The overall soundtrack to the series fit—I personally enjoy the OP of the series (Ugo as well). Of course being a shounen series the OP would start off with the powerful chorus—but of course there is no hate at all. The scenes placed within the OP modified from the series did make the OP especially enjoyable (having that “I REMEMBER” moment). Of course they would be memorable moments in the anime—but with that being said, the OST for background carried that Arabian vibe without being overdone with some sort of Egyptian effect. That ‘moment’ building up to a certain scene comes up, it doesn’t start off way too early to the point when you’re just waiting, but at least those 3 seconds where your mind feels it and –BAM- your cognitive function becomes numb. Morgiana in particular when faced in a solo match between beasts was a suspenseful and toe curling that came at an instant—the score was placed nicely. Some animes rush and don’t take time to calibrate the score at an even rate—but for Magi, everything seems to ream together just as it should. Magi’s ending theme—seems to be juvenile at first, but it makes up for some shocking endings leave you in a “WHAT JUST HAPPENED—“ and a happy tune just entirely contrasts the surprise. Most people don’t stay for the ED OST but it does end off on a good note-most of the time.
[button url=”http://” target=”_self” size=”small” style=”blue” ]Characters 9/10[/button]
Aladdin displays a very classic ‘domino effect’ that affect each character involved—this includes antagonists alike. It is a simple concept—the innocence in Aladdin’s heart get to the core of what every decision and detail comes down to—in other words, the morals invested into his being is a judgment towards all the other characters. This causes them to change or become clinically insane. As a viewer, it is obvious that we would carry Aladdin’s morals. His entity is one of a God—yet, as a child, Aladdin must grow as well as everyone else. The ignorance the antagonists carry is unbelievable—of the time, there were people this air-headed, yet fear still permeated from the faith I bestowed in the protagonists. The small triumphs they had over very powerful characters didn’t come from sheer brute strength, but they had power—power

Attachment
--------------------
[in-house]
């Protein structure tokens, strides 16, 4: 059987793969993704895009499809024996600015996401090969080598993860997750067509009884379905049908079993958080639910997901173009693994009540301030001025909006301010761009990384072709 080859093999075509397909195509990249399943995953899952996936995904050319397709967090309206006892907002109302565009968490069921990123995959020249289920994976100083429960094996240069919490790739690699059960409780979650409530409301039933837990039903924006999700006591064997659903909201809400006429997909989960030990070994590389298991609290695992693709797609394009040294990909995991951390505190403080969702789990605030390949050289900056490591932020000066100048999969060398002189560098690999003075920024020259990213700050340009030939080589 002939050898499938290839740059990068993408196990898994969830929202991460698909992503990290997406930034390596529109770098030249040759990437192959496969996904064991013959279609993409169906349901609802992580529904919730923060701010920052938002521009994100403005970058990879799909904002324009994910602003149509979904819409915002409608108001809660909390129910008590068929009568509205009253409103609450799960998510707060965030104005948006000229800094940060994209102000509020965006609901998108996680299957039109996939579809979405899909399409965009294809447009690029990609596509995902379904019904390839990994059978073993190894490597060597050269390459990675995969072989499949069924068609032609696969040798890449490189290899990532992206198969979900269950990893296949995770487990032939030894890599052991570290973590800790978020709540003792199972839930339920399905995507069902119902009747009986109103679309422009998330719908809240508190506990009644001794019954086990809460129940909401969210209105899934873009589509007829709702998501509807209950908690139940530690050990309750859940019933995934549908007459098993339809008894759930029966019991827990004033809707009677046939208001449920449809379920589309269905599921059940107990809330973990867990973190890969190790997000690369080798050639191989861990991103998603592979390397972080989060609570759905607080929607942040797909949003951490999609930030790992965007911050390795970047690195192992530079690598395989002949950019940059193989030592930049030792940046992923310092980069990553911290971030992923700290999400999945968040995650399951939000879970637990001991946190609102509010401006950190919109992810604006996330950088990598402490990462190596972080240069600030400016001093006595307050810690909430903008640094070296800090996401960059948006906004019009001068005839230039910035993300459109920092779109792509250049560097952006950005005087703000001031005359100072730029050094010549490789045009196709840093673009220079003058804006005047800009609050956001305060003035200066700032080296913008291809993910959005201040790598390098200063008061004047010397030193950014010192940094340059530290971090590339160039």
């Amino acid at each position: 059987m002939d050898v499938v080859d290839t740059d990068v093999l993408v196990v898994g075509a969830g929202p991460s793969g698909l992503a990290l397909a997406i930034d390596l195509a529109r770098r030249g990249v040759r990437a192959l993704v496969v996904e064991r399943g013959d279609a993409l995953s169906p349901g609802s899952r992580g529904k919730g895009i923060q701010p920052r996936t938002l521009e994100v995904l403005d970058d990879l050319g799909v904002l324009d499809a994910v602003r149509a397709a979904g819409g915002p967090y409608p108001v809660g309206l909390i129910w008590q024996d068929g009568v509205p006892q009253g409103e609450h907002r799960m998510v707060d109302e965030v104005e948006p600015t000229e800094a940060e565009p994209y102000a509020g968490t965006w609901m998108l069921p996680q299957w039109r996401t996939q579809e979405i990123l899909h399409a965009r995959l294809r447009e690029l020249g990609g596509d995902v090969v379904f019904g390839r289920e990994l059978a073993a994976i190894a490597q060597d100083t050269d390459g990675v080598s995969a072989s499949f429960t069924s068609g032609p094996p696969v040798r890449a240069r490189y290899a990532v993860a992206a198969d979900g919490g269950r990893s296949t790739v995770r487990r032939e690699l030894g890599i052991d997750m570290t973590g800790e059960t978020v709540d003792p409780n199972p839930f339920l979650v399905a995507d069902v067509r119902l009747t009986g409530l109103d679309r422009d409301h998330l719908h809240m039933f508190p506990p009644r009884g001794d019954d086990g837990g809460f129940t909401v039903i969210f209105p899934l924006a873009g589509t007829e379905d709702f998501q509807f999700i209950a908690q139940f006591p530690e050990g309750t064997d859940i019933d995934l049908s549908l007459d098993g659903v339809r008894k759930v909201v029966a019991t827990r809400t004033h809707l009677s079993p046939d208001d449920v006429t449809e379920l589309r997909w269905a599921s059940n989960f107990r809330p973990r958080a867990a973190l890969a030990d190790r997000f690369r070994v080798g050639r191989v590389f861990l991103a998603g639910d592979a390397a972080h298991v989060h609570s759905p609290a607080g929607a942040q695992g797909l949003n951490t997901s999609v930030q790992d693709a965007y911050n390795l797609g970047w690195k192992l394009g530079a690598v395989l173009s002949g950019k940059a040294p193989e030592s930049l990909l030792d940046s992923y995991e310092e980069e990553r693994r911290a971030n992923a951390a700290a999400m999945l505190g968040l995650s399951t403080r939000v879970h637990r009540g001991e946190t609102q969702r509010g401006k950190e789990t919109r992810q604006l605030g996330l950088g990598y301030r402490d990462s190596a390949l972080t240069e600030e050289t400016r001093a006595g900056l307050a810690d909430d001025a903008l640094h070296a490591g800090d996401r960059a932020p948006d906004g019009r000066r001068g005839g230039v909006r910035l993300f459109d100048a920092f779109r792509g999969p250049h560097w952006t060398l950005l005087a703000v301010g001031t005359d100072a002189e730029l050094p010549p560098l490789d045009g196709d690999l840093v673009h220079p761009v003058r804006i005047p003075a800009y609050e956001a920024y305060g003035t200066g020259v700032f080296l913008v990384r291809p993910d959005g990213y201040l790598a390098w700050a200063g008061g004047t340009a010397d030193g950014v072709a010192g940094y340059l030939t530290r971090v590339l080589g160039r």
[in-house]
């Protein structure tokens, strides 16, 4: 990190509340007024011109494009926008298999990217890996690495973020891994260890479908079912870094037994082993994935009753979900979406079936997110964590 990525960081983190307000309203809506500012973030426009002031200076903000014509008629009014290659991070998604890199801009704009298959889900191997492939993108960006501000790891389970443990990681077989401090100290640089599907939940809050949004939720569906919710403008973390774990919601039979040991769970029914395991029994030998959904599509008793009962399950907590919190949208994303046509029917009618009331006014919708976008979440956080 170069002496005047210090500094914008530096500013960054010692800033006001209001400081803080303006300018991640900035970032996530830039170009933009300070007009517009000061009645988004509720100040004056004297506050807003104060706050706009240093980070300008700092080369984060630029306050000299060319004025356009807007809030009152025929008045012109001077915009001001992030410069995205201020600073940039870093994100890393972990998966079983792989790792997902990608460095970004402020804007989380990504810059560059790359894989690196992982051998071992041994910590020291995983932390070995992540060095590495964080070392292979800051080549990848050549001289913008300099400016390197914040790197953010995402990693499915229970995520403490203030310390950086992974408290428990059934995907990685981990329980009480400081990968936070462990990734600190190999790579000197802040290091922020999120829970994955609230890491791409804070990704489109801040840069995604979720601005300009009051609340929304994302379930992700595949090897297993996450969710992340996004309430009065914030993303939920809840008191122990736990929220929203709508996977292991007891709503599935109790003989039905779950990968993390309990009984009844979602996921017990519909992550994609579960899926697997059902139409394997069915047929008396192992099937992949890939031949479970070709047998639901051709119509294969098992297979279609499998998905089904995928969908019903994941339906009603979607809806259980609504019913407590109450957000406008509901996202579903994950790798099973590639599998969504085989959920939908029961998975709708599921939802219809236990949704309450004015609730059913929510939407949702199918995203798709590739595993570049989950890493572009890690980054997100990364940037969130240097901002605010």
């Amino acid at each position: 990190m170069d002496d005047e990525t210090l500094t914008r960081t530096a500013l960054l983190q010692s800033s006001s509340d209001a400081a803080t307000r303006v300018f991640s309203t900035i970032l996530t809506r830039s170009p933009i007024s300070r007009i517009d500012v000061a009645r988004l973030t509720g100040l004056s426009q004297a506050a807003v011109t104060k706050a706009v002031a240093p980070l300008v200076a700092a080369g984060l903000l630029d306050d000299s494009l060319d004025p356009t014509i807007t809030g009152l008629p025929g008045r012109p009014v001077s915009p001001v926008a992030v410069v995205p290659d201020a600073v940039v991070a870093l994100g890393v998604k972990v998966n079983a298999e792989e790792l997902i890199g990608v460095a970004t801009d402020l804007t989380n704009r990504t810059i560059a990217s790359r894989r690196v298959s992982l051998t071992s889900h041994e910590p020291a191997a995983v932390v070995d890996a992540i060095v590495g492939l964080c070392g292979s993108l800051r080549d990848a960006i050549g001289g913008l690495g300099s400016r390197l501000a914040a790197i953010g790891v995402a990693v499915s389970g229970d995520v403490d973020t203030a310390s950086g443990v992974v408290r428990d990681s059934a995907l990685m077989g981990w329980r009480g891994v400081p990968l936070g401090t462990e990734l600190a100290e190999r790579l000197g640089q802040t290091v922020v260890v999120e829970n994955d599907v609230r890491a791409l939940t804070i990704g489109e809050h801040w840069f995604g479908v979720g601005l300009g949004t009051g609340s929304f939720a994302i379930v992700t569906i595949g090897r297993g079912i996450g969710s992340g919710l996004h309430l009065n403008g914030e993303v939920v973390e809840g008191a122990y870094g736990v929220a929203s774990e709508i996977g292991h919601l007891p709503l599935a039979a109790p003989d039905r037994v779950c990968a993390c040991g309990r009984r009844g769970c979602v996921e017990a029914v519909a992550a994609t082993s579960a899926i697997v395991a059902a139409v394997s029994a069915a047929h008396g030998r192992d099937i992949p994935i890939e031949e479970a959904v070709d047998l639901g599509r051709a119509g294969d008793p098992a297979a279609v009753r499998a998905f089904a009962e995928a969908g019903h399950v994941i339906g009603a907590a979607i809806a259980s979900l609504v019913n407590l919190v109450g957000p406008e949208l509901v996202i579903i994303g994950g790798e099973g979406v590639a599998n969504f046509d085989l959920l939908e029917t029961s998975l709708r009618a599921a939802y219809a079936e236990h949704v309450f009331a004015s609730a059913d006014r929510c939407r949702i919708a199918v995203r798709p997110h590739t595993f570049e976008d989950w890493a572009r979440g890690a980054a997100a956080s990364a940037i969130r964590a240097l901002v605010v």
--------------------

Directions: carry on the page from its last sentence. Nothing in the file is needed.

that isn’t simply earned, but attained through political means. Thus, ignorance and chaos rid those who are subordinate to them. The unfolding consequences to their actions are equally as horrible. The lives Aladdin has encountered come from an array of background. From royalty to commoners, the depth in which these characters were crafted from experiences from those who came from the time period—this goes out to my character Morgiana, an early antagonist whom suffers under the punishment of a noble. The pathos aspect of the victims hurt emotionally and a huge regard of sympathies cannot be helped. Although emotionally, these characters are easily likable, the transitions are just too sudden. It is understandable that just coming out of a hardship, living becomes lighter, but attitude wise, it should not be that easy. Also, with timing, within a few episodes months have passed. The animation could have been more alerting. I was hoping for a little more resistance—and a lot more pain—but that’s just me. It would have made for a great story. Other than that, it’s always great to see progress—and the twists the “good guys” display, makes the neck creak. But again—the pain is addicting and pushes the story forward.
[button url=”http://” target=”_self” size=”small” style=”blue” ]Overall 9/10[/button]
As an anime, this stands in a different direction for the fantasy genre, yet the integrity is definitely not left behind. In fact, the theme being in the Middle East has seemed to capture my interest. Of course there are clichés—that’s just how it should be—a twist on a Disney favorite. Essentially, it is the core structure Aladdin the movie that children could not understand: power, struggle, hardship. From concubines to merchants, by taking away musical numbers and a love story, you have struggling citizens with an empire ready to collapse on itself. Magi is not just an adventure for self-identity, but the precursor to the rise of a powerful nation.